Scott Schimmel 0:00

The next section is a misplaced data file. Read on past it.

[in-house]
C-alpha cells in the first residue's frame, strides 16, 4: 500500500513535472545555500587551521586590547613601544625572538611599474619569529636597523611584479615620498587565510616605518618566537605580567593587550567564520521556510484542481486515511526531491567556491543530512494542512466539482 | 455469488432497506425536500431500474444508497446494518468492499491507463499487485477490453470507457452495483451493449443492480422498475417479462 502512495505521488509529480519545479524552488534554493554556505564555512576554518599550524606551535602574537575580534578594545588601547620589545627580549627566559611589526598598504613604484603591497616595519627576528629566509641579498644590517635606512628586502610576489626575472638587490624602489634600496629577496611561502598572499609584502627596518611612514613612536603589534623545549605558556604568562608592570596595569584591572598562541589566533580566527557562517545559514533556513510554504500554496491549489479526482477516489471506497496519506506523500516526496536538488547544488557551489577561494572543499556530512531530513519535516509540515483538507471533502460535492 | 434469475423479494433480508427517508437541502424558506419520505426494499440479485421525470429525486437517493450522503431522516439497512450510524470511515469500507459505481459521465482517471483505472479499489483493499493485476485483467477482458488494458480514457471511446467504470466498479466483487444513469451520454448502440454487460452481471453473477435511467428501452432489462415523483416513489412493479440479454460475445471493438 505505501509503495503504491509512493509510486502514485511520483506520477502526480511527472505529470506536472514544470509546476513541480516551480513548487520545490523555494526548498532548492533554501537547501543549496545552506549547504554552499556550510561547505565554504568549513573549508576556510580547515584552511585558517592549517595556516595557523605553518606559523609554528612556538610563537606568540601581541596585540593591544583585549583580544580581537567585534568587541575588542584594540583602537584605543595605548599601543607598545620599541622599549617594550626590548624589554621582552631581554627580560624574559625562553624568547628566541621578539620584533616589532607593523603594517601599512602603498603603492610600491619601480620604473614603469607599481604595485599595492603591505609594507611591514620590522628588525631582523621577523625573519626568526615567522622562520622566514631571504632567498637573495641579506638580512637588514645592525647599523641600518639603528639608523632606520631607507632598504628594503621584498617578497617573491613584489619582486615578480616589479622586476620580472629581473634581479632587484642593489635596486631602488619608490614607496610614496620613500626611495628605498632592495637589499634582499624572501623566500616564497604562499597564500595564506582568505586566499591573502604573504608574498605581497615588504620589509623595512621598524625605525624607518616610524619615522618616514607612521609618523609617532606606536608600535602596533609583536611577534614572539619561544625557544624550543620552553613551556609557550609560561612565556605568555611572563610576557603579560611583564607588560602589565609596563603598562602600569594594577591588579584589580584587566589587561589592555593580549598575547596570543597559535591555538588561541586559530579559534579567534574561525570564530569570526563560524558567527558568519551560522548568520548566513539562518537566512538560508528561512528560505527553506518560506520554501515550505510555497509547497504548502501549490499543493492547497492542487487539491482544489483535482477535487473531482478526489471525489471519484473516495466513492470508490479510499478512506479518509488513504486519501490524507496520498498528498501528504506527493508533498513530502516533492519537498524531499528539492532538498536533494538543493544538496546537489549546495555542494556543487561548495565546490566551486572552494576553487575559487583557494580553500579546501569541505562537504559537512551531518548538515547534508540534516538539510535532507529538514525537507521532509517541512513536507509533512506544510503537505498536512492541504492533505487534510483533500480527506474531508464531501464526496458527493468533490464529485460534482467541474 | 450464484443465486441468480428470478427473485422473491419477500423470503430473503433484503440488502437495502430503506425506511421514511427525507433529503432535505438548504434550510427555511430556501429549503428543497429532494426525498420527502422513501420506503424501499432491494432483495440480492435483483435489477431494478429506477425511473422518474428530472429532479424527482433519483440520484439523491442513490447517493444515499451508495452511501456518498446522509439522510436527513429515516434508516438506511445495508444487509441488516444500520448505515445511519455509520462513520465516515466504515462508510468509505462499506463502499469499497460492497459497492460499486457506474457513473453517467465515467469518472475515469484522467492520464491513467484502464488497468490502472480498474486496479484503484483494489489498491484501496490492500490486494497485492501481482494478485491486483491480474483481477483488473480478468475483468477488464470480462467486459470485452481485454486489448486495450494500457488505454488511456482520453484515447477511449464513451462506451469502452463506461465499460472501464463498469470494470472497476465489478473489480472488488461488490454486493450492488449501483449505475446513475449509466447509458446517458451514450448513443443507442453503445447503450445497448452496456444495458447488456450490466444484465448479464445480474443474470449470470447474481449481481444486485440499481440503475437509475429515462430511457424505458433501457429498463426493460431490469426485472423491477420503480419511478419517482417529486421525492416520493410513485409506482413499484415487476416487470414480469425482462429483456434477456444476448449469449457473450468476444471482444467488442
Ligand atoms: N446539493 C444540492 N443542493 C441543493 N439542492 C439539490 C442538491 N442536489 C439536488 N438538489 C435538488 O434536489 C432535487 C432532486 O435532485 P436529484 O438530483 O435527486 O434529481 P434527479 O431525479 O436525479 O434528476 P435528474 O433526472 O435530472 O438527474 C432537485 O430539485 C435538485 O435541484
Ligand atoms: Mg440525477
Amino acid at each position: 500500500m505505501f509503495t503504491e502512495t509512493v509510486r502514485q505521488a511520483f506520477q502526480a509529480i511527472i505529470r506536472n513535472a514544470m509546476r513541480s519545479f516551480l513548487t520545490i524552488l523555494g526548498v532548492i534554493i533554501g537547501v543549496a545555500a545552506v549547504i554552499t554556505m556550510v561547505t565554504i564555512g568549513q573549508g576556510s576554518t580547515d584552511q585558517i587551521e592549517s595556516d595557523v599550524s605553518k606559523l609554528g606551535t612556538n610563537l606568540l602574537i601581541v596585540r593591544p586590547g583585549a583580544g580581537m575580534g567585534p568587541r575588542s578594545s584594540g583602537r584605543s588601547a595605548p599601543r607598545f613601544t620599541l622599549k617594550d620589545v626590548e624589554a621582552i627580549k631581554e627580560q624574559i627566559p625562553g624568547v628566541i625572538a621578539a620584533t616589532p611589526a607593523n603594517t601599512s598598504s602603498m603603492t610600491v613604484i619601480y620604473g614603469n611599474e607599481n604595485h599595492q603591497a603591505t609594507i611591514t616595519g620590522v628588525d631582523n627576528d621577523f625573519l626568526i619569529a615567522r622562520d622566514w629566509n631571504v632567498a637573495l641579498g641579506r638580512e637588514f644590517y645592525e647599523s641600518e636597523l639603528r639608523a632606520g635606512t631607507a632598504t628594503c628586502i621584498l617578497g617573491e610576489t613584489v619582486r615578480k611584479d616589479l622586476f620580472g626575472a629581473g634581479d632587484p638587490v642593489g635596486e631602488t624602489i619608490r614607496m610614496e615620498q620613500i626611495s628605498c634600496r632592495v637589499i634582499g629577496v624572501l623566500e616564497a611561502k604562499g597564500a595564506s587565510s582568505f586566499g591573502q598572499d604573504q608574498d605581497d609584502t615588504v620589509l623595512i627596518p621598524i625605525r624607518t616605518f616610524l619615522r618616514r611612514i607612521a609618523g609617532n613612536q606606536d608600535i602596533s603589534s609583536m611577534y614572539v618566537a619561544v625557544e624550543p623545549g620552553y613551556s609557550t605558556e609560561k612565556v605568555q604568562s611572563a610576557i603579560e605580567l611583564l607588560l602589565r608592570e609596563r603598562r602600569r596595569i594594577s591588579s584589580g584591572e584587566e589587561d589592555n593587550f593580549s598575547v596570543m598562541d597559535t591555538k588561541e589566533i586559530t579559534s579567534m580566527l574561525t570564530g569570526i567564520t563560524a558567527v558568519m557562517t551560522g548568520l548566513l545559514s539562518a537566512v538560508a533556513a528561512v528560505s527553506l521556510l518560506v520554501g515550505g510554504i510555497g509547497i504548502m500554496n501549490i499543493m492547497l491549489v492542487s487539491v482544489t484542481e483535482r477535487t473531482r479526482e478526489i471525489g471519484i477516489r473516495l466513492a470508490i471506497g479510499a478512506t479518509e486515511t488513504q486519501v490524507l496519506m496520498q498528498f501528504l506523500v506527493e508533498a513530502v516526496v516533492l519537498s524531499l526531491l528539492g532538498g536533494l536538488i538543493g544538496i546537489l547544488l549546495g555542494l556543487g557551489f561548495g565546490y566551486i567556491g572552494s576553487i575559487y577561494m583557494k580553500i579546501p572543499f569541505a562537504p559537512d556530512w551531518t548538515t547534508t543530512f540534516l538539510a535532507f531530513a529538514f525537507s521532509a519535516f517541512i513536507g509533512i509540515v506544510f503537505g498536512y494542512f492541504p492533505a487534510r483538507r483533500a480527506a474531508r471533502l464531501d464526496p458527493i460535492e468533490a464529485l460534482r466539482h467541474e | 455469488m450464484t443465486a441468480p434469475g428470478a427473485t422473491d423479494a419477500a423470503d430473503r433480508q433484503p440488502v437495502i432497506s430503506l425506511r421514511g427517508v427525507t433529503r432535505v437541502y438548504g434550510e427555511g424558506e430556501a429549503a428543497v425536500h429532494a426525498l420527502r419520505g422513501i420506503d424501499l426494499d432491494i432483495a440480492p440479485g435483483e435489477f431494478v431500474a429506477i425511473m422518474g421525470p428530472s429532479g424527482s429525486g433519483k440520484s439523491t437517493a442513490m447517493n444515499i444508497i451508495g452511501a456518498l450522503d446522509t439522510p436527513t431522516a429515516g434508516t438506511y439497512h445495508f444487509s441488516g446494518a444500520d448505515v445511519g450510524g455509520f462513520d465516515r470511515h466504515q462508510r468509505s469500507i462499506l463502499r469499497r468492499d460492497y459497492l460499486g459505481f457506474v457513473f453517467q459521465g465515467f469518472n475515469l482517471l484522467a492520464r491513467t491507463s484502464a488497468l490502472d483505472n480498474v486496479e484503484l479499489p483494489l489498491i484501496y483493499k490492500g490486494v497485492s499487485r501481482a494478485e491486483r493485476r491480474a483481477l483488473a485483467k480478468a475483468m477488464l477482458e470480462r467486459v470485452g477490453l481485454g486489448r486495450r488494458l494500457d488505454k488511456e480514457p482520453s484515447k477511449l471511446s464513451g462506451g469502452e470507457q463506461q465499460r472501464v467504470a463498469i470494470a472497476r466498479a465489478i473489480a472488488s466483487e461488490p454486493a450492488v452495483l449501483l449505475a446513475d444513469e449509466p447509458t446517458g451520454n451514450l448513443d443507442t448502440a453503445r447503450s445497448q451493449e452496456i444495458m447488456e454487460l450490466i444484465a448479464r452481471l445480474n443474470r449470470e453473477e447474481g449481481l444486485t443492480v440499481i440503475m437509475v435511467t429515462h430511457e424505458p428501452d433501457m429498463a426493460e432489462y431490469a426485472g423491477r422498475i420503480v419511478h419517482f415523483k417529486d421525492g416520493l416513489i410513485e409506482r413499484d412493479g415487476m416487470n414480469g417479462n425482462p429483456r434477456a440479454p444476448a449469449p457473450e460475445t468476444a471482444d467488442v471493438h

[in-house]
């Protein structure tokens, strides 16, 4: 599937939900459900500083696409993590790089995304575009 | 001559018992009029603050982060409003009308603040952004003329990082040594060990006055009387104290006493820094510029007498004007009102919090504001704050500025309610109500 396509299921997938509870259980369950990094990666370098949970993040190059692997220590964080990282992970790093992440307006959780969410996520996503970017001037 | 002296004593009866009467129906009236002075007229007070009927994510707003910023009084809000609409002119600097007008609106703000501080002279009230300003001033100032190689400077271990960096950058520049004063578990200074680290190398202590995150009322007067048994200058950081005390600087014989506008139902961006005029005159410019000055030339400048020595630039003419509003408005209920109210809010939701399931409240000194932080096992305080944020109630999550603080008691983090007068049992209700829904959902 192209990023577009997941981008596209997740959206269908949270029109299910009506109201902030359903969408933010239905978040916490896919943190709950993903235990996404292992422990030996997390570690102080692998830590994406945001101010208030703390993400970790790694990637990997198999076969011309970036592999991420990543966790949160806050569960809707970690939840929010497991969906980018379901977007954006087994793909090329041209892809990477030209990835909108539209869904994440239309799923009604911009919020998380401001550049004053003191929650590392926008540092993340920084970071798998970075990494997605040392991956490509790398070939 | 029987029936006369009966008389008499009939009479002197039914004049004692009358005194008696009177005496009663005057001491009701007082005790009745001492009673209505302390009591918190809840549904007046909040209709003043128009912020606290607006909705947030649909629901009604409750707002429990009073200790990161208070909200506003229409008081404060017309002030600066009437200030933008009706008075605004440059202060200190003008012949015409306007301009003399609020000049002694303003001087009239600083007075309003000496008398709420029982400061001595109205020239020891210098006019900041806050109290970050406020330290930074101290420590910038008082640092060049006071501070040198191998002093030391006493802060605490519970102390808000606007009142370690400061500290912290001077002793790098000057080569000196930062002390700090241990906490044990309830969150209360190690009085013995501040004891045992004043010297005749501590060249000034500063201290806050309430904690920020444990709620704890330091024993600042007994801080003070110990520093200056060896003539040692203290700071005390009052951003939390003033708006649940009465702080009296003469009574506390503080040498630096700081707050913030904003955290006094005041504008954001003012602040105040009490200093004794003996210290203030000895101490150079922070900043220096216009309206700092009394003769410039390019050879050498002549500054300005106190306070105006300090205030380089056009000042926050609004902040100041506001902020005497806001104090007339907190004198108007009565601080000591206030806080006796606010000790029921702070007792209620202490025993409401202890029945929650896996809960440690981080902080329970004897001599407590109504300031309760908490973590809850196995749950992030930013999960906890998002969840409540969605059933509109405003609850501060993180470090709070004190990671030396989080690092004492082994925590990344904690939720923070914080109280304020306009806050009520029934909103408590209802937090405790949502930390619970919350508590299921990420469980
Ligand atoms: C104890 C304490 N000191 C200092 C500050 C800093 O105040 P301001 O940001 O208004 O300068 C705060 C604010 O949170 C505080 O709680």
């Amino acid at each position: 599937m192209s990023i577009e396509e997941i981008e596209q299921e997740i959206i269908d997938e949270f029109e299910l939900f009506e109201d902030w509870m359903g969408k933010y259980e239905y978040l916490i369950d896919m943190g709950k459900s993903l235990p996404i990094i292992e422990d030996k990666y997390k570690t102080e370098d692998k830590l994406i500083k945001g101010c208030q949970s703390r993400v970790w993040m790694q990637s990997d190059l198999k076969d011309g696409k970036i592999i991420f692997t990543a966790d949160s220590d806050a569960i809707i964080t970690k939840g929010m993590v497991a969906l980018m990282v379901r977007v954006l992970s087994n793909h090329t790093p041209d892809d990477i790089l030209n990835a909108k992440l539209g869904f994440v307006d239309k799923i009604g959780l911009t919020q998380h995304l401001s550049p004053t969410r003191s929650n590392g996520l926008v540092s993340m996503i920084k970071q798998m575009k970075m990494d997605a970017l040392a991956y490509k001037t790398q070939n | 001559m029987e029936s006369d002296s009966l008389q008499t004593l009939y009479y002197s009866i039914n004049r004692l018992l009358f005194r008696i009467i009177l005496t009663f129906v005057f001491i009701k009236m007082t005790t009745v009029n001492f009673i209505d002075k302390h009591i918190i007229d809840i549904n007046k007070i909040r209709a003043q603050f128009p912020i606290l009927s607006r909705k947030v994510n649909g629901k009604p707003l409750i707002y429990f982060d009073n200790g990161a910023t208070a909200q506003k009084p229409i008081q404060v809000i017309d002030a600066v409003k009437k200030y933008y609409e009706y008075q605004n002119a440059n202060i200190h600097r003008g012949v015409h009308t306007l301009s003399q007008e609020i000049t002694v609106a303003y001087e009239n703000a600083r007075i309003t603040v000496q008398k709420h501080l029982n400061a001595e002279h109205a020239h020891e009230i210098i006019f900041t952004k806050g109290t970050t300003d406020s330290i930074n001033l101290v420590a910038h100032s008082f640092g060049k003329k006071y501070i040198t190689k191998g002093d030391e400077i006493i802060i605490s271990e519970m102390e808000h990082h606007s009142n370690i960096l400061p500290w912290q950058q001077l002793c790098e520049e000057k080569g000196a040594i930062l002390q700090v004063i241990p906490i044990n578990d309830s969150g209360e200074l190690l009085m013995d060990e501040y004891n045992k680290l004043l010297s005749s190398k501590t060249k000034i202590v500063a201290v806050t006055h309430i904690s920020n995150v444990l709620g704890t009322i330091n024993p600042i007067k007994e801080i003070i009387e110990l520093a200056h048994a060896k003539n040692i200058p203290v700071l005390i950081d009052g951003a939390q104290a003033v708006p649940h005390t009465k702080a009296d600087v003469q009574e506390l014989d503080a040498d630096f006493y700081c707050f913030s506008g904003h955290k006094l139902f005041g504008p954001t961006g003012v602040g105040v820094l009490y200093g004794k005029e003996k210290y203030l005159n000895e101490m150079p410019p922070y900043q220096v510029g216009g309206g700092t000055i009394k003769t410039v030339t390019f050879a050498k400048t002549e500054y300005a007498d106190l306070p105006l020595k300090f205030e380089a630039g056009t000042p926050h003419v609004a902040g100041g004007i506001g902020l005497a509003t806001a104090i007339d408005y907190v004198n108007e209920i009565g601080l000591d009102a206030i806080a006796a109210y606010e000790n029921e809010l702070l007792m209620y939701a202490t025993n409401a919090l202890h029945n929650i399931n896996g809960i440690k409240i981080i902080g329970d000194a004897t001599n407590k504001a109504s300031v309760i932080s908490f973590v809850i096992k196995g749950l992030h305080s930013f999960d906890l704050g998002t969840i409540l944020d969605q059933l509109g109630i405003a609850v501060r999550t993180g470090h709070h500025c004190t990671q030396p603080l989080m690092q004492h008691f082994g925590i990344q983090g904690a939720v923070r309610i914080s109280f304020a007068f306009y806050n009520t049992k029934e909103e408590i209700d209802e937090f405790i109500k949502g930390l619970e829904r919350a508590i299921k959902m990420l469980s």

Hey everybody, this is Scott Schimmel and I'm here with another, xcellent, excellent, that's my promise, episode of The YouSchool podcast. What we're talking about today is typically, I'd say, it's probably the only question that we ask of young people. And that question is about their future. What are your plans? What are we? Where are you going next? And we might ask that in a variety of ways, where are you going to college? What's your major going to be? What kind of career are you thinking about? And effectively, those are all the same question. It's about your future. And what I've learned, as a parent, who now has two teenagers, and another one, who's nine, is that I am involved in helping them think through and answer that question. And there are and we're going to walk through these, there are nine significant mistakes that parents make, and teachers make when they have conversations with kids about the future. And I've made all nine of them. And this is actually really cathartic, it's really helpful for me to think through these nine, because I do not want to make these mistakes when it comes to my kid. So I'm gonna walk through each one of these nine mistakes. And you can get this in the show notes, too. If you want to keep track of what the notes are the first mistake, my son asked me this recently, Hey, Dad, how do I figure out what to do with my future? And what he was asking me specifically, was about what do I think he should do and think about in order to figure out college college plans? And that's really where we had been exploring before then. But for a couple days before then, we were talking about selecting classes and grades and GPA requirements, and what are the different schools around San Diego and Southern California? And where would you like to go to school. And obviously, that makes sense. It's the biggest real piece of anxiety and stress for most high school kids, a lot of high school kids. It's about the the plans for post high school, the college plans. But the mistake is, and this is what I tried not to do. The mistake is when we talk about the future, to only talk about their career choices and their college options. Because ultimately, it's not their future. That's one part. It's a significant key part. But what we want to do actually is widen the perspective, help them widen their perspective, and plan for a life, not just a job. And I'm sure if you're listening to YouSchool podcasts, you're on the same page. Or at least you have some notion that that is right and good. So how do you do that? There's a couple of ways one, we want to help them look backwards. And these are the concepts of trajectory and inertia, that there before they start thinking about their future, they have to recognize that their life is already on a trajectory that's already headed somewhere. And in order to understand where their life is headed, and not just their career, but the type of person they're going to be the kind of impact they're going to make the kind of mark they're going to leave on other people in the world, the kind of family they're going to build and create, that's all flows from their experiences in their past. So first movement, we want to help them have a conversation about where they've been, and where do they think that leads? So that's becoming more conscious, more self aware, as you ask those kinds of questions. Then before this is before we even talk about college or career stuff, we want to help them plan for as they look forward, all those things I just mentioned, their kind of family, the kind of person that kind of impact the kind of characteristics, what people how they'll experience them, we want to help them reflect on and think about the kind of life that they want to live. And if we can help them see the path that they're on from their past, where that's going, if we can help them articulate beliefs, that they have values, they hold on to principles, and ultimately, then dreams and goals and ambitions. If we can help them and we can, you can, you can help them do that. This is possible. This is what you told us. If a young person of high school kid can get clear about those core things, when it comes back to thinking about college choices and career choices. Much much easier. So first mistake, only talking about college and career. Secondly, mistake parents and educators make is to give them your anxiety.